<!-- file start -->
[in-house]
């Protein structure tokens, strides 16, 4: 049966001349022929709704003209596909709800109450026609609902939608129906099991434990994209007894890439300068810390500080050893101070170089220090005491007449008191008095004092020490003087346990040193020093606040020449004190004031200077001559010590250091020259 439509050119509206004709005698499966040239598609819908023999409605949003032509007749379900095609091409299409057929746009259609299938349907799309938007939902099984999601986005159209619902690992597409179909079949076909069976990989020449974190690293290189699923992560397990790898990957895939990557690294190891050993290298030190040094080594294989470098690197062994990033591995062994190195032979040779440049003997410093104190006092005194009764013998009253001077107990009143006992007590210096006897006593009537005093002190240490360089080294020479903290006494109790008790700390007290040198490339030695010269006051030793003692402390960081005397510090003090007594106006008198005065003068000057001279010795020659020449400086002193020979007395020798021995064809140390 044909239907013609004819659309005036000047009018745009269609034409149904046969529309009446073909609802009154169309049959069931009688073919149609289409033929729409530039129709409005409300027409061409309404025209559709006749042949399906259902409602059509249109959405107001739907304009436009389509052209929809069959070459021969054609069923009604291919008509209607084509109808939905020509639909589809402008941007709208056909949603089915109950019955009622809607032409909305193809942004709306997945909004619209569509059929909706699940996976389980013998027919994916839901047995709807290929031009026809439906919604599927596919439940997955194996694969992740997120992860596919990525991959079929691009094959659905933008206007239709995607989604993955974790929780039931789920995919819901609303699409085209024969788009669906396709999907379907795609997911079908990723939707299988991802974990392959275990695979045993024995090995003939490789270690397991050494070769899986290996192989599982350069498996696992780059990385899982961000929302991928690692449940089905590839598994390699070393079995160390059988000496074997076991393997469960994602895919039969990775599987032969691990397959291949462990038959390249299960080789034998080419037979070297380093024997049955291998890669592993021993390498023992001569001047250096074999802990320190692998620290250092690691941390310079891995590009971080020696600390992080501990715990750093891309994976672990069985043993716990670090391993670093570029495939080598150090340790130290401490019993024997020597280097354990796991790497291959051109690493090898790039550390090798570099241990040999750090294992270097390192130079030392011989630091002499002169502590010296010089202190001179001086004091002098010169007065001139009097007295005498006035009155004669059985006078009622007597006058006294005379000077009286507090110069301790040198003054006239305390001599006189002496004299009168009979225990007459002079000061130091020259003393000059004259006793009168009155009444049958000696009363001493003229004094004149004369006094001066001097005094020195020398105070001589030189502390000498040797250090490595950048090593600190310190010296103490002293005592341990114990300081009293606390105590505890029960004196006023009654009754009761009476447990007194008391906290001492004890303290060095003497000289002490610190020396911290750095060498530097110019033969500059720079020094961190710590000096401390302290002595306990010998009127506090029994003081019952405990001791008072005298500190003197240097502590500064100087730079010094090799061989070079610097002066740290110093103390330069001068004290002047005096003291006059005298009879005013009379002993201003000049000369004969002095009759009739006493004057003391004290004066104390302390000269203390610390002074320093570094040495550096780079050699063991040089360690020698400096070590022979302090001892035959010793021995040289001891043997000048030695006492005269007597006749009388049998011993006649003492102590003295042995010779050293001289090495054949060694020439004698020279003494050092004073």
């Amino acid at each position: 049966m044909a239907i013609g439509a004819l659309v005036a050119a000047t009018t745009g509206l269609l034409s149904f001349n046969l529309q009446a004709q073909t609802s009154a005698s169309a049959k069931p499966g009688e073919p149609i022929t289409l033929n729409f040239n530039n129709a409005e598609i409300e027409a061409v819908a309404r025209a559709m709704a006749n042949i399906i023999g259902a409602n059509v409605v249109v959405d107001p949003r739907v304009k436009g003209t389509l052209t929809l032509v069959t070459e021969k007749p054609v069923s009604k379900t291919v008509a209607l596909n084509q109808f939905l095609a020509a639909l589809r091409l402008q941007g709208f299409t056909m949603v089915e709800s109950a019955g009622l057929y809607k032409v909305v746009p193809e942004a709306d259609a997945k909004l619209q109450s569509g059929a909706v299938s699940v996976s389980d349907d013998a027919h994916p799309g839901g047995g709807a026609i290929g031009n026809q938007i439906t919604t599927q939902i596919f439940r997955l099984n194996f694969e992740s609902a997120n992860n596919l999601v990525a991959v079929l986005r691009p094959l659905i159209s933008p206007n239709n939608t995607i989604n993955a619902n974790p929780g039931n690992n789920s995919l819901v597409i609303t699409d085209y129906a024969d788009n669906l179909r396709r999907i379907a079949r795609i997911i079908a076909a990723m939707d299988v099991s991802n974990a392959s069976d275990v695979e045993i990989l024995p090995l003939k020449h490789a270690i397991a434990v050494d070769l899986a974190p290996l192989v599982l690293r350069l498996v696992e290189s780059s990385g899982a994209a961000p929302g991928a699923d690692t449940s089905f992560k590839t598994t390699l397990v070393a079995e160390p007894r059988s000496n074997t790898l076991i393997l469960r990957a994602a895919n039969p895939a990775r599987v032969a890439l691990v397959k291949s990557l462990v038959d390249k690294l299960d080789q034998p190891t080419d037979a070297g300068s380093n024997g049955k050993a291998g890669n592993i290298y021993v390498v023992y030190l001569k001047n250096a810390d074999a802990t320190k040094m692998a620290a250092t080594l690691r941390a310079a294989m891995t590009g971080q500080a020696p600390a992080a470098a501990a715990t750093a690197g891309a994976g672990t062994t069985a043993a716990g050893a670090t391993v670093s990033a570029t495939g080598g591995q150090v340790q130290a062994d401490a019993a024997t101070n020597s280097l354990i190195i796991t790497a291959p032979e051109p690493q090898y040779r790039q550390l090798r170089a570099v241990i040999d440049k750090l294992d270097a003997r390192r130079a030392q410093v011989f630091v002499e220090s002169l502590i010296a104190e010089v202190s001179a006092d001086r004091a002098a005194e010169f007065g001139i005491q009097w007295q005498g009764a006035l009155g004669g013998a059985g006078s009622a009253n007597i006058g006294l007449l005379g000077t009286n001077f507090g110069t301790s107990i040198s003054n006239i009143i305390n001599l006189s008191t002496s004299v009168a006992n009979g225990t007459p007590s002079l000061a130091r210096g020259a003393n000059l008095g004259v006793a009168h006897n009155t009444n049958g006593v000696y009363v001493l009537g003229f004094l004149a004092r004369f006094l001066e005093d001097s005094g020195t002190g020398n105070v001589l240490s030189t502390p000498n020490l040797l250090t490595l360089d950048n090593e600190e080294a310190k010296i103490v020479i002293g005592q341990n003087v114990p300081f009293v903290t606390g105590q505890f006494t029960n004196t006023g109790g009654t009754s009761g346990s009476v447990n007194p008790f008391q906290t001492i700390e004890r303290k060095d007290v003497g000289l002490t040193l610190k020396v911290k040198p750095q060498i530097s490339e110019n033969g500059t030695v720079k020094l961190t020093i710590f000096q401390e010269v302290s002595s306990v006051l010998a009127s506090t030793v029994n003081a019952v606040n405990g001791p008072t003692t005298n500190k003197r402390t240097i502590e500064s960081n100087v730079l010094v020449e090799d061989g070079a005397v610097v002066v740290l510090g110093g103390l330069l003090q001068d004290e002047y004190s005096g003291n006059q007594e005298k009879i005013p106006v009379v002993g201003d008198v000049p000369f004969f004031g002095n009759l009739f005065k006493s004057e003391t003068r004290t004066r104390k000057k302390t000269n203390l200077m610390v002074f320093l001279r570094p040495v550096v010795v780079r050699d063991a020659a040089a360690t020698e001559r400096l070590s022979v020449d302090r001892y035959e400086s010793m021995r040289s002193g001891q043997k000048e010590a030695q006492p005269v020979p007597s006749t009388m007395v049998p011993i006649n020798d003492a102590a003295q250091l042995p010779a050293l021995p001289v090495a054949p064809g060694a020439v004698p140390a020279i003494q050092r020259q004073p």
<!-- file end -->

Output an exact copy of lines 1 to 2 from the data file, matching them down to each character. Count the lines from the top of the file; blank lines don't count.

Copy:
[in-house]
């Protein structure tokens, strides 16, 4: 049966001349022929709704003209596909709800109450026609609902939608129906099991434990994209007894890439300068810390500080050893101070170089220090005491007449008191008095004092020490003087346990040193020093606040020449004190004031200077001559010590250091020259 439509050119509206004709005698499966040239598609819908023999409605949003032509007749379900095609091409299409057929746009259609299938349907799309938007939902099984999601986005159209619902690992597409179909079949076909069976990989020449974190690293290189699923992560397990790898990957895939990557690294190891050993290298030190040094080594294989470098690197062994990033591995062994190195032979040779440049003997410093104190006092005194009764013998009253001077107990009143006992007590210096006897006593009537005093002190240490360089080294020479903290006494109790008790700390007290040198490339030695010269006051030793003692402390960081005397510090003090007594106006008198005065003068000057001279010795020659020449400086002193020979007395020798021995064809140390 044909239907013609004819659309005036000047009018745009269609034409149904046969529309009446073909609802009154169309049959069931009688073919149609289409033929729409530039129709409005409300027409061409309404025209559709006749042949399906259902409602059509249109959405107001739907304009436009389509052209929809069959070459021969054609069923009604291919008509209607084509109808939905020509639909589809402008941007709208056909949603089915109950019955009622809607032409909305193809942004709306997945909004619209569509059929909706699940996976389980013998027919994916839901047995709807290929031009026809439906919604599927596919439940997955194996694969992740997120992860596919990525991959079929691009094959659905933008206007239709995607989604993955974790929780039931789920995919819901609303699409085209024969788009669906396709999907379907795609997911079908990723939707299988991802974990392959275990695979045993024995090995003939490789270690397991050494070769899986290996192989599982350069498996696992780059990385899982961000929302991928690692449940089905590839598994390699070393079995160390059988000496074997076991393997469960994602895919039969990775599987032969691990397959291949462990038959390249299960080789034998080419037979070297380093024997049955291998890669592993021993390498023992001569001047250096074999802990320190692998620290250092690691941390310079891995590009971080020696600390992080501990715990750093891309994976672990069985043993716990670090391993670093570029495939080598150090340790130290401490019993024997020597280097354990796991790497291959051109690493090898790039550390090798570099241990040999750090294992270097390192130079030392011989630091002499002169502590010296010089202190001179001086004091002098010169007065001139009097007295005498006035009155004669059985006078009622007597006058006294005379000077009286507090110069301790040198003054006239305390001599006189002496004299009168009979225990007459002079000061130091020259003393000059004259006793009168009155009444049958000696009363001493003229004094004149004369006094001066001097005094020195020398105070001589030189502390000498040797250090490595950048090593600190310190010296103490002293005592341990114990300081009293606390105590505890029960004196006023009654009754009761009476447990007194008391906290001492004890303290060095003497000289002490610190020396911290750095060498530097110019033969500059720079020094961190710590000096401390302290002595306990010998009127506090029994003081019952405990001791008072005298500190003197240097502590500064100087730079010094090799061989070079610097002066740290110093103390330069001068004290002047005096003291006059005298009879005013009379002993201003000049000369004969002095009759009739006493004057003391004290004066104390302390000269203390610390002074320093570094040495550096780079050699063991040089360690020698400096070590022979302090001892035959010793021995040289001891043997000048030695006492005269007597006749009388049998011993006649003492102590003295042995010779050293001289090495054949060694020439004698020279003494050092004073």